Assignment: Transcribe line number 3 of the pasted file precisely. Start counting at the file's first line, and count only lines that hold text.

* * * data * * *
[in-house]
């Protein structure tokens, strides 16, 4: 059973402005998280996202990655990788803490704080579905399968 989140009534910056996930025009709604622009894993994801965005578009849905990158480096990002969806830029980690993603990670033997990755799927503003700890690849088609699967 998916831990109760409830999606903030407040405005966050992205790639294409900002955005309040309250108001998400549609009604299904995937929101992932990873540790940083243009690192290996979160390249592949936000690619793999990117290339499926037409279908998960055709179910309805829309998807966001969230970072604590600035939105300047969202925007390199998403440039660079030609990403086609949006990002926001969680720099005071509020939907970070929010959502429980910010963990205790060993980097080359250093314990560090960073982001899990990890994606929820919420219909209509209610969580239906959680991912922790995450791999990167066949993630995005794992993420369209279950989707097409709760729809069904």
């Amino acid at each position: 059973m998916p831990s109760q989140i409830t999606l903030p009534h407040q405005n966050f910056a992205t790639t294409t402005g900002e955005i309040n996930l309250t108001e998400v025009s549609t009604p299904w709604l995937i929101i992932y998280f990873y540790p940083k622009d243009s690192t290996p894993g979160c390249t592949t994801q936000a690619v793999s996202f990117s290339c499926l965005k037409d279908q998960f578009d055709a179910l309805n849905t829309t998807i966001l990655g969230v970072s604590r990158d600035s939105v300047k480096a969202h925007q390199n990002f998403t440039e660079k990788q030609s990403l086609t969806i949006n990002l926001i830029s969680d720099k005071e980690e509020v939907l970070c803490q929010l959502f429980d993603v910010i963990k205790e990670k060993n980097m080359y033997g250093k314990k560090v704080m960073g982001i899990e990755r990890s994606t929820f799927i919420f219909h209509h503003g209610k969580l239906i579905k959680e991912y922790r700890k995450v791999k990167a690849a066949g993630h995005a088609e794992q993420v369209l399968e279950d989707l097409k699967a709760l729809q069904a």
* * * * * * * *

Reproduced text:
């Amino acid at each position: 059973m998916p831990s109760q989140i409830t999606l903030p009534h407040q405005n966050f910056a992205t790639t294409t402005g900002e955005i309040n996930l309250t108001e998400v025009s549609t009604p299904w709604l995937i929101i992932y998280f990873y540790p940083k622009d243009s690192t290996p894993g979160c390249t592949t994801q936000a690619v793999s996202f990117s290339c499926l965005k037409d279908q998960f578009d055709a179910l309805n849905t829309t998807i966001l990655g969230v970072s604590r990158d600035s939105v300047k480096a969202h925007q390199n990002f998403t440039e660079k990788q030609s990403l086609t969806i949006n990002l926001i830029s969680d720099k005071e980690e509020v939907l970070c803490q929010l959502f429980d993603v910010i963990k205790e990670k060993n980097m080359y033997g250093k314990k560090v704080m960073g982001i899990e990755r990890s994606t929820f799927i919420f219909h209509h503003g209610k969580l239906i579905k959680e991912y922790r700890k995450v791999k990167a690849a066949g993630h995005a088609e794992q993420v369209l399968e279950d989707l097409k699967a709760l729809q069904a």